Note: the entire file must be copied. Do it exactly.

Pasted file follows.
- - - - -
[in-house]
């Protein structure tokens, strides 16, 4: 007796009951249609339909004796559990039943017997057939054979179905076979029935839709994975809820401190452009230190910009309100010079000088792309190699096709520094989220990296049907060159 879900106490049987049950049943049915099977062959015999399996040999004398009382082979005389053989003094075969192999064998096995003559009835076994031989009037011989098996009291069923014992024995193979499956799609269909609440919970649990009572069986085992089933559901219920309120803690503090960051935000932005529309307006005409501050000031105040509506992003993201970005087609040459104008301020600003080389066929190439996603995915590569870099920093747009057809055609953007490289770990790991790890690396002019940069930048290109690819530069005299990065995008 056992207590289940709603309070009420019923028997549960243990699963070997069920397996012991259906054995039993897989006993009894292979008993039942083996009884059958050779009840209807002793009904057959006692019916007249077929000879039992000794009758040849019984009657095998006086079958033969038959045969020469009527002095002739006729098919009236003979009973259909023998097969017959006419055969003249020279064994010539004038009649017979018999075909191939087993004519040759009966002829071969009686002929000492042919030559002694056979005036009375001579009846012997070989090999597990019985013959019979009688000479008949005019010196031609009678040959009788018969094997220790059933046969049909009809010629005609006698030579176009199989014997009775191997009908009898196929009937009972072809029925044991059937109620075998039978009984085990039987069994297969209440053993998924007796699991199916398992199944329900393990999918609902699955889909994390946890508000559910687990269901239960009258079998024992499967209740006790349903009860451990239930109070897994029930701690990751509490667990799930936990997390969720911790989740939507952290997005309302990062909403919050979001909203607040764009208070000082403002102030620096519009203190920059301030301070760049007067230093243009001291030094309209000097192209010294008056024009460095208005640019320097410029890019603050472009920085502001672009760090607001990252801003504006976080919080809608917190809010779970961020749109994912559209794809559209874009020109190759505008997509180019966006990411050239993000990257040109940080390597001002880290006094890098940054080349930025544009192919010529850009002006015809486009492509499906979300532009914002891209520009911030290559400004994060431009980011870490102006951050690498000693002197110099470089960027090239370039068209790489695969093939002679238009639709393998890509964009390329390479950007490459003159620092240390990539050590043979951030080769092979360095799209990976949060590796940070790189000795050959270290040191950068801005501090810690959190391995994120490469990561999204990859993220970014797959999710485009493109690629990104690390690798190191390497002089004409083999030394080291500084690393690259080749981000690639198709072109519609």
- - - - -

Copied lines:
[in-house]
């Protein structure tokens, strides 16, 4: 007796009951249609339909004796559990039943017997057939054979179905076979029935839709994975809820401190452009230190910009309100010079000088792309190699096709520094989220990296049907060159 879900106490049987049950049943049915099977062959015999399996040999004398009382082979005389053989003094075969192999064998096995003559009835076994031989009037011989098996009291069923014992024995193979499956799609269909609440919970649990009572069986085992089933559901219920309120803690503090960051935000932005529309307006005409501050000031105040509506992003993201970005087609040459104008301020600003080389066929190439996603995915590569870099920093747009057809055609953007490289770990790991790890690396002019940069930048290109690819530069005299990065995008 056992207590289940709603309070009420019923028997549960243990699963070997069920397996012991259906054995039993897989006993009894292979008993039942083996009884059958050779009840209807002793009904057959006692019916007249077929000879039992000794009758040849019984009657095998006086079958033969038959045969020469009527002095002739006729098919009236003979009973259909023998097969017959006419055969003249020279064994010539004038009649017979018999075909191939087993004519040759009966002829071969009686002929000492042919030559002694056979005036009375001579009846012997070989090999597990019985013959019979009688000479008949005019010196031609009678040959009788018969094997220790059933046969049909009809010629005609006698030579176009199989014997009775191997009908009898196929009937009972072809029925044991059937109620075998039978009984085990039987069994297969209440053993998924007796699991199916398992199944329900393990999918609902699955889909994390946890508000559910687990269901239960009258079998024992499967209740006790349903009860451990239930109070897994029930701690990751509490667990799930936990997390969720911790989740939507952290997005309302990062909403919050979001909203607040764009208070000082403002102030620096519009203190920059301030301070760049007067230093243009001291030094309209000097192209010294008056024009460095208005640019320097410029890019603050472009920085502001672009760090607001990252801003504006976080919080809608917190809010779970961020749109994912559209794809559209874009020109190759505008997509180019966006990411050239993000990257040109940080390597001002880290006094890098940054080349930025544009192919010529850009002006015809486009492509499906979300532009914002891209520009911030290559400004994060431009980011870490102006951050690498000693002197110099470089960027090239370039068209790489695969093939002679238009639709393998890509964009390329390479950007490459003159620092240390990539050590043979951030080769092979360095799209990976949060590796940070790189000795050959270290040191950068801005501090810690959190391995994120490469990561999204990859993220970014797959999710485009493109690629990104690390690798190191390497002089004409083999030394080291500084690393690259080749981000690639198709072109519609």